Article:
Features

NASA Announces 2008 Inventions of the Year

Ames Research Center (Moffett Field, CA) and Langley Research Center (Hampton, VA) have won the 2008 NASA Government and Commercial Invention of the Year Awards, respectively. The Ames invention is a high-speed 3D laser scanner with real-time processing. Langley’s method for making highperformance resins for infusion and transfer molding processes is used in a high-temperature resin called PETI-330.

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High-Performance Computing Tools in Neural Imaging

High-performance computing (HPC) has transformed science and engineering over the past 20 years, but some fields have yet to fully realize its benefits due to software limitations. This article discusses software approaches to increase productivity in the life science discipline of neural imaging. Like other imaging-based endeavors, neural imaging faces daunting quantities of raw data, proprietary image formats, lossy vs. non-lossy compression, detector noise, complex object segmentation, and visualization challenges.

Posted in: Imaging, Articles

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Machine Vision Guides Robot Motion

Machine vision can quickly and accurately determine the location of parts so they can be inspected, measured, or manipulated by a robot. An example is using machine vision to guide a robot unpacking one-gallon cans from a large pallet of cans. Machine vision components — cameras, vision processors, and software — were provided by DALSA, and Faber Industrial Technologies developed the can-picking robot and integrated the robot with the machine vision.

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Hermetic Feedthroughs Critical for Flywheel Energy Storage

Next-generation flywheels are made possible by advances in material science in rotor technology, as well as the application of magnetic bearings running in a vacuum environment. While the movement of the rotating flywheel into a vacuum eliminates parasitic drags, such as windage friction losses, mechanical bearings are not suited to operate in a vacuum or for the high speed requirements of the new designs.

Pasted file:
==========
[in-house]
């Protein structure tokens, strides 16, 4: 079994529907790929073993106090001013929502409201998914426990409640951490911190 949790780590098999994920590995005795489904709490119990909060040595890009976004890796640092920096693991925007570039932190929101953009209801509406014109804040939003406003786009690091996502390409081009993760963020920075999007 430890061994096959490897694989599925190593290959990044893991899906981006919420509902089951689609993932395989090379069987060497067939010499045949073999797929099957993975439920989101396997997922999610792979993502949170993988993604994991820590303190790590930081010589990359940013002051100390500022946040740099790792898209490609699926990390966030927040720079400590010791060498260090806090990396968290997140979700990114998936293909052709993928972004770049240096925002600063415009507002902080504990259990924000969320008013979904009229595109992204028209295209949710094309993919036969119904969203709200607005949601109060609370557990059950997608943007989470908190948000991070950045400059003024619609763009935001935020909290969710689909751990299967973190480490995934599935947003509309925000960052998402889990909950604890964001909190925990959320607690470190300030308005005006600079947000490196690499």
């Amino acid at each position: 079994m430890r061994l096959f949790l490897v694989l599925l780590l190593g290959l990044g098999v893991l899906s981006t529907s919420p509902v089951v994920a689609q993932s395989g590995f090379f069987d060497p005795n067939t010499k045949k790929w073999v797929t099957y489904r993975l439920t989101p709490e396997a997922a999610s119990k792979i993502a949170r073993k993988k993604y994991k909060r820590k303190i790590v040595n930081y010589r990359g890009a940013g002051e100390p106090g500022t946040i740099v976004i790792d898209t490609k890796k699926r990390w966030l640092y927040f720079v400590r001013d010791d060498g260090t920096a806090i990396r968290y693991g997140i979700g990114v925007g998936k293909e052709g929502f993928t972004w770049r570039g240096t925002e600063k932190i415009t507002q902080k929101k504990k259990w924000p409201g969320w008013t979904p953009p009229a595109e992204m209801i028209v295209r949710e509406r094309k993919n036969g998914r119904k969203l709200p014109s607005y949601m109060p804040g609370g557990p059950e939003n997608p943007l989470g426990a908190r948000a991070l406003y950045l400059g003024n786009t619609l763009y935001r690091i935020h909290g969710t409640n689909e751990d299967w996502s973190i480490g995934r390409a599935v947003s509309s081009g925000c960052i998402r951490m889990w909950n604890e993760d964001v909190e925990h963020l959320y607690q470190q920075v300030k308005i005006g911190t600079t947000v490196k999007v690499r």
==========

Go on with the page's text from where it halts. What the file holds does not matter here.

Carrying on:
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Motion Control Advancements Ease Medical Procedures

Whether performing an intricate surgery, positioning a patient, or taking a tissue sample, today’s biomedical devices are taking advantage of advanced motion control devices to ensure accurate control and movement in biomedical applications. Robots are making it possible to perform surgical procedures not only with higher precision than before, but in less time and with less pain and suffering for the patient. Moreover, improvements in the design and packaging of motors and other control components are making it possible to shrink biomedical devices and make it easier to perform procedures in tight, confined spaces.

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Treating Retinal Disease with FPGA Controlled Lasers

More than 50 percent of Americans diagnosed with diabetes are at risk of developing diabetic retinopathy, a retinal disease that can lead to blindness. The condition is a result of diabetes affecting the circulatory system of the retina and causing abnormal new blood vessel growth. It has become the leading cause of new blindness among U.S. adults.

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Software Development for Low Power Designs

The increasing emphasis on green technologies has focused more attention on low power design. Microcontroller vendors are responding by increasing their offerings of ultra low power devices that consume as little as 350 uA/MHz and have sub-uA sleep modes.

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